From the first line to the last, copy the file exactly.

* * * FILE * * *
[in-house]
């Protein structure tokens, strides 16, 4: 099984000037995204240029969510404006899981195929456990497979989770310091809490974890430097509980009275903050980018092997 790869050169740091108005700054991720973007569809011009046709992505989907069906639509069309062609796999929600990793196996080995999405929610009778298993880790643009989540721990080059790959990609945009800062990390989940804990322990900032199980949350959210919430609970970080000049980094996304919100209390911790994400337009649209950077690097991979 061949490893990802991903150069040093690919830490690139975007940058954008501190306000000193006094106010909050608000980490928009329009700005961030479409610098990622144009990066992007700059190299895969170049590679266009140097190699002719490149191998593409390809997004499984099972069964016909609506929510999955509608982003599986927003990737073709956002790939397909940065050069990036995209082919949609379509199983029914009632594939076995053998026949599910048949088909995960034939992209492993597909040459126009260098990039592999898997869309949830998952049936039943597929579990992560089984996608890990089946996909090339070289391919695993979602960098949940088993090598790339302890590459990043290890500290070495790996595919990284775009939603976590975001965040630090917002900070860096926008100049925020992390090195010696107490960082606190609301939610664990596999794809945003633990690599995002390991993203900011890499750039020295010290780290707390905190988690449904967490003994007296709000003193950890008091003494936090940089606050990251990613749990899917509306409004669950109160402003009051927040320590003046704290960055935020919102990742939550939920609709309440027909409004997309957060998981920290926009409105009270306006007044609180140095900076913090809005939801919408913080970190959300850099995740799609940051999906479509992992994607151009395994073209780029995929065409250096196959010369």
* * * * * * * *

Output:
[in-house]
């Protein structure tokens, strides 16, 4: 099984000037995204240029969510404006899981195929456990497979989770310091809490974890430097509980009275903050980018092997 790869050169740091108005700054991720973007569809011009046709992505989907069906639509069309062609796999929600990793196996080995999405929610009778298993880790643009989540721990080059790959990609945009800062990390989940804990322990900032199980949350959210919430609970970080000049980094996304919100209390911790994400337009649209950077690097991979 061949490893990802991903150069040093690919830490690139975007940058954008501190306000000193006094106010909050608000980490928009329009700005961030479409610098990622144009990066992007700059190299895969170049590679266009140097190699002719490149191998593409390809997004499984099972069964016909609506929510999955509608982003599986927003990737073709956002790939397909940065050069990036995209082919949609379509199983029914009632594939076995053998026949599910048949088909995960034939992209492993597909040459126009260098990039592999898997869309949830998952049936039943597929579990992560089984996608890990089946996909090339070289391919695993979602960098949940088993090598790339302890590459990043290890500290070495790996595919990284775009939603976590975001965040630090917002900070860096926008100049925020992390090195010696107490960082606190609301939610664990596999794809945003633990690599995002390991993203900011890499750039020295010290780290707390905190988690449904967490003994007296709000003193950890008091003494936090940089606050990251990613749990899917509306409004669950109160402003009051927040320590003046704290960055935020919102990742939550939920609709309440027909409004997309957060998981920290926009409105009270306006007044609180140095900076913090809005939801919408913080970190959300850099995740799609940051999906479509992992994607151009395994073209780029995929065409250096196959010369």